When theists pose “proofs” for God, such as the cosmological argument, the typical atheist taunt is, “Where did God come from?” Which is, of course, a justifiable response. If everything must have a cause, then God must also have a cause. And so on and so forth ad infinitum. The only way to avoid this infinite regress is to reason that there must be an “Uncaused Cause,” or “Prime Mover.” Here, Occam’s Razor (entities need not be multiplied beyond necessity) delivers a swift blow to the poor theist’s gambit: If God could exist uncaused, then why couldn’t the universe? Science is indeed pointing in that direction.
But, funny thing about that question, “Where did God come from?” We have a very good idea where he came from. And it wasn’t from Lex Luthor’s asshole.
Generally speaking, the idea of “gods” probably stems from our ancestors’ tendency to over-infer agency–a living entity, human or other, that acts in the world. So, when Neanderthal Joe was “breaking the seal” after 30 some-odd cold ones at Club Spearchuck, and he suddenly heard a rustling in the bushes behind him, his first reaction was to assume it was a giant, man-eating chicken, and light up with 1500 volts of pure adrenaline.
Obviously, this would have served an evolutionary advantage in being extra cautious about marauding predators, something with which we have much less concern today. Though, the remnant of that mechanism still has us believing all manner of stupid.
Of course, there’s also something to be said for the theory espoused by the 5th century BC Greek philosopher Prodicus of Ceos, who judged the gods to be representations of natural phenomena–the sun, moon, rivers, crops, etc. Thus, Apollo symbolized the sun, Demeter embodied the grain, and so on. If I had to guess, I’d say ol’ Prodicus was a godless bag o’ shit.
As it concerns the biblical god, we have, just like Jesus, a mosaic of elements from around the ancient Mediterranean. According to scholars such as Karen Armstrong and Mircea Eliade, there are traces in the Bible of a tribalistic “god of the father” cult, in which the deity was a figurehead of the tribe, passed down through the generations. Thus the expression, “I am the God of your father, the God of Abraham, the God of Isaac and the God of Jacob” (Ex. 3:6). Frankly, this pisses me off. As a youngster, I received hand-me-down sweaters and pants, but never a fucking hand-me-down god.
The biblical god is also a mishmash of regional deities, including El Elyon of Canaan, Marduk of Babylon, and Yahweh, who was probably of Kenite origin (Judg. 1:16). The Israelites were simply Canaanites under a new name, the conquest of Canaan being a foundationary myth geared toward uplifting national morale during troubling times. Kind of like a literary cheerleader.
The Israelites were originally polytheistic, and only later streamlined the pantheon by merging various deities into one. As Marduk, God separates the waters above from the waters below, and creates man on the sixth day (Gen. 1). As El Elyon, he presides over the divine council and renders judgment among the gods (Ps. 82). As Yahweh, he is the irascible god of war and conquest, whose wrath is as dreadful as an incoming storm. In fact, Yahweh probably began as the personification of volcanic storm activity:
On the morning of the third day there was thunder and lightning, with a thick cloud over the mountain, and a very loud trumpet blast. Everyone in the camp trembled. Then Moses led the people out of the camp to meet with God, and they stood at the foot of the mountain. Mount Sinai was covered with smoke, because the Lord descended on it in fire. The smoke billowed up from it like smoke from a furnace, and the whole mountain trembled violently … When the people saw the thunder and lightning and heard the trumpet and saw the mountain in smoke, they trembled with fear (Ex. 19:16-18, 20:18).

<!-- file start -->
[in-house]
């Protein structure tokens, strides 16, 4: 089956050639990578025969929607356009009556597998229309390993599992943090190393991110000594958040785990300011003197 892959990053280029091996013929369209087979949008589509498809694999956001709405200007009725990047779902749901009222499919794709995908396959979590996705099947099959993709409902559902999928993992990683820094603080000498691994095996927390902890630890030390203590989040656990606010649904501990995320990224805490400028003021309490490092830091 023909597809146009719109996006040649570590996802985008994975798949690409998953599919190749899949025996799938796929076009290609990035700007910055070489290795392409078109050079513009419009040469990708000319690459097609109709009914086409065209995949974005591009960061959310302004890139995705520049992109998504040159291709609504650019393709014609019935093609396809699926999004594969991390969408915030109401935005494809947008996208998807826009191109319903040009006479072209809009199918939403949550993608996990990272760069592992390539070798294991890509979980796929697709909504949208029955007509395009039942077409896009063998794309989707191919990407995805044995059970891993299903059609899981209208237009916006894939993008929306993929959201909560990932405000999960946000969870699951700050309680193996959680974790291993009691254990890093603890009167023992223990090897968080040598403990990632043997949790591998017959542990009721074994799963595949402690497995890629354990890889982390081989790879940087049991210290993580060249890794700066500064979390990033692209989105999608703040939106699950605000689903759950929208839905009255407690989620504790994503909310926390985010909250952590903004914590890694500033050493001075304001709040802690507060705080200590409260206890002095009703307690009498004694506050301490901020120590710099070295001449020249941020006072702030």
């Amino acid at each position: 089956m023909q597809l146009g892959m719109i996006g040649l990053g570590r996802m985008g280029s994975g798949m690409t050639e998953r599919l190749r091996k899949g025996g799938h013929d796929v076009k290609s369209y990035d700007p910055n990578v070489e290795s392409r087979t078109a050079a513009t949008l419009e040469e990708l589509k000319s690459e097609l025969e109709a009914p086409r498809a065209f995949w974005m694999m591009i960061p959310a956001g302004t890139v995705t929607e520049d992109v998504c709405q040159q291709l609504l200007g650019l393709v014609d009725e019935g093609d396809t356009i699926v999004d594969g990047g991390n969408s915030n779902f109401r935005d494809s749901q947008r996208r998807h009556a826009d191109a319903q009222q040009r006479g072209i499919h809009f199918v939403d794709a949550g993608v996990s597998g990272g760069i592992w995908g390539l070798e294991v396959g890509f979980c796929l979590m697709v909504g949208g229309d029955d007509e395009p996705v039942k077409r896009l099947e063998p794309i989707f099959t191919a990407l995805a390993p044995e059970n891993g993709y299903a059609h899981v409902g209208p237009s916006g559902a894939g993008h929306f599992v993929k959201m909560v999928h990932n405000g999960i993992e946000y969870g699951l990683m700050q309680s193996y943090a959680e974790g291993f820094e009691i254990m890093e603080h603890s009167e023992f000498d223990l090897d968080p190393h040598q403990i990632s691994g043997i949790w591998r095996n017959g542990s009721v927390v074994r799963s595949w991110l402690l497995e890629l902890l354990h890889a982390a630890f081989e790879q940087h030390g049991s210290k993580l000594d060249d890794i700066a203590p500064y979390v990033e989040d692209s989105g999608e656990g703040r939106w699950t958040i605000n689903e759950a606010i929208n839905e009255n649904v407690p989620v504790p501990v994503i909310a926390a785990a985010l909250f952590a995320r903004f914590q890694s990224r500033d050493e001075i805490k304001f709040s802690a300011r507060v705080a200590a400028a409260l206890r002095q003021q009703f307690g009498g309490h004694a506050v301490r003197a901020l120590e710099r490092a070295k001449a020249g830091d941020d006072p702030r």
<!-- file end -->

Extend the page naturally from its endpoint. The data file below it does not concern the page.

This is descriptive of a natural phenomenon known as a “dirty storm,” in which thunder and lightning accompany the billowing smoke of an active volcano.
The biblical god also fits the psychological profile of a despotic and tyrannical, Ancient Near Eastern king, and he is likely a fictive projection of such. He sits atop a throne (Ps. 11:4), rules over his people (Ex. 19:6, Deut. 4:19), commands an army (Josh. 5:14), prefers to be feared (Ex. 20:19-20, Job 38-41), and he requires high praise and exaltation (Isa. 6:2-3). But, the best part? He loves the smell of burning meat (Gen. 8:21, Ex. 29:18, Lev. 1:17, Num. 15:13). His hatred of pork and apparent sense of smell go a long way toward explaining my weekend ritual.
During the Axial Age (c. 800 to 200 BC), God received a bit of toning down, as well as a loftier position in the heavens, with the influence of Greek philosophy. Plato envisioned a more spiritualized realm between heaven and earth, and Aristotle introduced a grand scheme of metaphysics, e.g, God as “Unmoved Mover,” “First Cause,” and self-subsistent “Being.” These are ideas about “God” that most people take for granted today, but in fact stem from classical ponderings of the world in antiquity. Sounds fancy and stuff, but still boils down to people making shit up.
The irony is this: Fundamentalist Christians vehemently deny evolution. Yet, the Bible, Jesus, and God himself are all prime examples of evolutionary development. The ideas attached to them are the product of change and adaptation, occurring throughout the course of human history. And these adaptations continue to take place even today, as the more rational among evangelicals embrace scientific truths, and interpret scripture in new ways to accommodate for them. In this way, Christianity is a chameleon. Should it survive another thousand years, there’s no telling what it will look like.